Dr. Reed Richards (Ioan Gruffudd) is a brainiac scientist who believes that, by studying a cosmic storm, he can get the basis for technologies that could prolong life and cure disease. His best friend Ben Grimm (Michael Chiklis) is a space shuttle pilot and astronaut who partners with him to present the proposal to various business and government entities. Unfortunately, none seem to be interested in spending the money needed to send Dr. Richards into space where he can more closely study a coming storm. In desperation, Richards turns to his old college rival, Dr. Victor Von Doom (Julian McMahon). Von Doom is a successful industrialist to the tune of a substantial personal and professional fortune and Richards hopes that offering a percentage of the return on any new technologies will get Von Doom to invest.
Dr. Von Doom is both greedy enough and vengeful enough to accept Richards' proposal. Though he demands most of any future profits for himself, Richards grudgingly agrees because — to him, at least — it's the research that matters most. But Von Doom isn't done quite yet: he triumphantly brings out his own genetics researcher to join Richards' crew. Susan Storm (Jessica Alba) isn't just a scientist, but Richards' ex-girlfriend and Von Doom's current paramour. To a lesser extent, Grimm, too, is dismayed to find he's relegated to co-pilot under the command of Sue's brash younger brother, Johnny (Chris Evans).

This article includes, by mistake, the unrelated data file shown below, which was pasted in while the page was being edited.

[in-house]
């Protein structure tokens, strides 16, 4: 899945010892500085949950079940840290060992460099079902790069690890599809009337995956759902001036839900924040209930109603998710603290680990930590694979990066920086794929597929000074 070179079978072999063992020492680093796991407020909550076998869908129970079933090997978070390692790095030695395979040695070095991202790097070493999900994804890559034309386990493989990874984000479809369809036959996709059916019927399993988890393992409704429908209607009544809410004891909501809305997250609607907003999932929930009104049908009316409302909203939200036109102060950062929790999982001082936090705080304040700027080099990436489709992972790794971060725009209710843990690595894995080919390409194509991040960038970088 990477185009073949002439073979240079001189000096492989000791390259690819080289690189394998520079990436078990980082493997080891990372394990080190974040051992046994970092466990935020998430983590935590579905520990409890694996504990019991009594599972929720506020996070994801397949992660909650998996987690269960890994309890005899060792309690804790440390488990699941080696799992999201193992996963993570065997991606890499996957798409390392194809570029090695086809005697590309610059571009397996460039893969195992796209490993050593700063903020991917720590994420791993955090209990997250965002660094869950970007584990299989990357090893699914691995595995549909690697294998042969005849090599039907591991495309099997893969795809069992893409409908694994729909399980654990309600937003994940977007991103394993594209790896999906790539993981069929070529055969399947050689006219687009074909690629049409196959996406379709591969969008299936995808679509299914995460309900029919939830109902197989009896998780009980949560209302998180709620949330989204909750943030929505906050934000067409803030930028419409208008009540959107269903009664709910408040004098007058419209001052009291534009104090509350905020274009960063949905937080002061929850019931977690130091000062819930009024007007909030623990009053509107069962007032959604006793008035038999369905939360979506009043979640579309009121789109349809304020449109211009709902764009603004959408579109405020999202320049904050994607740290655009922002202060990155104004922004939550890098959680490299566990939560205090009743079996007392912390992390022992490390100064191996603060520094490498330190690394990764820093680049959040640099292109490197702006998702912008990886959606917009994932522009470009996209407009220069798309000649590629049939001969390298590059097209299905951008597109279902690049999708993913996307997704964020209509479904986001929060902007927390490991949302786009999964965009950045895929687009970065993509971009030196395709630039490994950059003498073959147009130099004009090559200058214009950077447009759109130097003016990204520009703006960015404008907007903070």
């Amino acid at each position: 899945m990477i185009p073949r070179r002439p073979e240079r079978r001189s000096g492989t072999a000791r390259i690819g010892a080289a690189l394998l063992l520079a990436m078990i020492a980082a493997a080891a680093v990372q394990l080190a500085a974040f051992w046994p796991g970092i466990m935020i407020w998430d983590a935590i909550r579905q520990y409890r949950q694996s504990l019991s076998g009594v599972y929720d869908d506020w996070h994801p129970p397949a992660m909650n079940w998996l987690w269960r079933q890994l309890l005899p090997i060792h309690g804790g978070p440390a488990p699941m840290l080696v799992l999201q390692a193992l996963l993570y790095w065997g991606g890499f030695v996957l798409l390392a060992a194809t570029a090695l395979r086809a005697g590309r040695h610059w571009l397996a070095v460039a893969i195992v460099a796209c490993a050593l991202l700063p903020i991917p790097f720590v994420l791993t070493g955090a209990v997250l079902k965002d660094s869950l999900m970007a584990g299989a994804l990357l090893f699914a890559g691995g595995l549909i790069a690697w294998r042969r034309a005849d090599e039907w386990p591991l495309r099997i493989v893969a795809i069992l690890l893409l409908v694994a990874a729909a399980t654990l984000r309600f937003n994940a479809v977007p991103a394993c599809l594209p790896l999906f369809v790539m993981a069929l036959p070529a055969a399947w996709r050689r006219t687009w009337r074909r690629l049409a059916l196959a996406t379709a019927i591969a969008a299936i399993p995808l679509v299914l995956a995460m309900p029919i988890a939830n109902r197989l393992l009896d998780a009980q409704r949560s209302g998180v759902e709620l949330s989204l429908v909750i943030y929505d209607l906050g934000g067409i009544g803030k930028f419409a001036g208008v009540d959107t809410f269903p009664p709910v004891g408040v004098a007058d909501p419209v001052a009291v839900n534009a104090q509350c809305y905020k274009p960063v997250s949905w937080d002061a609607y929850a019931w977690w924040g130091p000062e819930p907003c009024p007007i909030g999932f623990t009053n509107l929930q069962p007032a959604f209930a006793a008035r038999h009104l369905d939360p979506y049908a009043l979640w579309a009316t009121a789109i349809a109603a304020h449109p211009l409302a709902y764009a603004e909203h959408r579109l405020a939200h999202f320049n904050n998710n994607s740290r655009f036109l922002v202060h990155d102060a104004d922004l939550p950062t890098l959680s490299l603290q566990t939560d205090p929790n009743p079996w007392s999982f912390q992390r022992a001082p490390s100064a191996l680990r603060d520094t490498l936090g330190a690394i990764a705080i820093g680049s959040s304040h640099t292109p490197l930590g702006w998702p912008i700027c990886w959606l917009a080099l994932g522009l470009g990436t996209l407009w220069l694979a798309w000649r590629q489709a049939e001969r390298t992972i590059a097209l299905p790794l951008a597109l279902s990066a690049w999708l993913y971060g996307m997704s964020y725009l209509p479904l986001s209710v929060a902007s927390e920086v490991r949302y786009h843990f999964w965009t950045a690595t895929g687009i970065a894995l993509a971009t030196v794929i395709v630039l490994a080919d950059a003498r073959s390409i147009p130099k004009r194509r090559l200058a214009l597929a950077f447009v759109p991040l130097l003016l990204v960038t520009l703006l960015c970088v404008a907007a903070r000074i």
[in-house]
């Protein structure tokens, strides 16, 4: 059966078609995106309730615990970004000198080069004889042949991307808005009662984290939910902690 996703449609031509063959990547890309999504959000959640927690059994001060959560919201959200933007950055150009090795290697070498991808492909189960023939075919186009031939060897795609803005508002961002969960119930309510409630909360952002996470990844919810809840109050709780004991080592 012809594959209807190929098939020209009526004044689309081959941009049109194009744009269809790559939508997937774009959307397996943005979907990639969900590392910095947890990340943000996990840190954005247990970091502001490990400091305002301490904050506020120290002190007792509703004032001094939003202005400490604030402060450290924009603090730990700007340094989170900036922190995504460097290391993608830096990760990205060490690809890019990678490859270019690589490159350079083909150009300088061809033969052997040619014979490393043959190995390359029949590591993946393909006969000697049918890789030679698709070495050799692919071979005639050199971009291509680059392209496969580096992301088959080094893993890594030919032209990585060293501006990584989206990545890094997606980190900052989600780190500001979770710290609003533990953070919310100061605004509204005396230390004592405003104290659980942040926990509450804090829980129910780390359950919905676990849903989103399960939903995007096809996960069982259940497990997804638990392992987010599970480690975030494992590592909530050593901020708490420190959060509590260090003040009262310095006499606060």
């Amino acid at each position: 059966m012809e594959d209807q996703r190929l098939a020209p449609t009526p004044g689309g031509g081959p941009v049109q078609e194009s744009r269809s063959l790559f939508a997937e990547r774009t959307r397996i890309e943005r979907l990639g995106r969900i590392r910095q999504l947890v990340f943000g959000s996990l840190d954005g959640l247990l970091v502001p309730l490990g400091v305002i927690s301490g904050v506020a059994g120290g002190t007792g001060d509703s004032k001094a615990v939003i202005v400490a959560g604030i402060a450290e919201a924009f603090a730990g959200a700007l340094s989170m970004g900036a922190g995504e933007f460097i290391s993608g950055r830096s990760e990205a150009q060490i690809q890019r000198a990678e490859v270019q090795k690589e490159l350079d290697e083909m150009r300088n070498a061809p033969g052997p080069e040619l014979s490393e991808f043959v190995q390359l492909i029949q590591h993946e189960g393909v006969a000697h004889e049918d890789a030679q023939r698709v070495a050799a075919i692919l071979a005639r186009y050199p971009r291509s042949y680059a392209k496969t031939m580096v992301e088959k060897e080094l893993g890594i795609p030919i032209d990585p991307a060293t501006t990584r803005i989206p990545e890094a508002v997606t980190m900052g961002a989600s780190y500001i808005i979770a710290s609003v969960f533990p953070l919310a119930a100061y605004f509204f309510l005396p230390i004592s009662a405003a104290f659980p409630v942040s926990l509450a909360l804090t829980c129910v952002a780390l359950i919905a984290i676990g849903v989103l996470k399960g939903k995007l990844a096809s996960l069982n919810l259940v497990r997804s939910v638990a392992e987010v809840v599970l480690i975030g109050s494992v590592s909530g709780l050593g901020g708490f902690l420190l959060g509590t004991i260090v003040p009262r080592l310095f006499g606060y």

Despite the inevitable personality conflicts, the group — including Von Doom — make it into orbit and on to a well shielded Von Doom company space station. But things begin to go wrong almost immediately when the cosmic storm arrives hours before the estimates and the shielding doesn't work quite as well as expected. Though all survive the exposure to the extreme conditions of the storm, it turns out that there are some after effects. The cosmic rays have fundamentally altered the DNA of each of them in ways they discover entirely by accident.
As each of those affected works to get their newfound talents under some semblence of control, Richards vows to do everything he can to reverse the effects. Von Doom, meanwhile, suffers a profound reversal of his own when a group of investors pulls its funding from his company. Motivations and emotions have a profound effect on each in their subsequent struggles, and it doesn't help that their secrets inevitably become public knowledge or that the public clamors for more from the astronauts dubbed by the media the Fantastic 4.
The storyline in this first Fantastic 4 movie (yes, sequels are already in the works) is relatively shallow, but it does provide a solid foundation for future films. The acting, too, is sometimes merely adequate (Jessica Alba, though drop dead gorgeous, is overrated as an actress in my opinion; Chris Evans and Michael Chiklis, on the other hand, come across particularly well). The script is often trite. And the director has previously helmed films dramatically different from this one (Barbership and Taxi are on Tim Story's résumé). But this is a comic book brought to life, for heaven's sake, and neither drama nor deepness are required for such a movie to be a good one; creative editing or camera angles would be no more than whipped cream on an already fluffy and sweet dessert.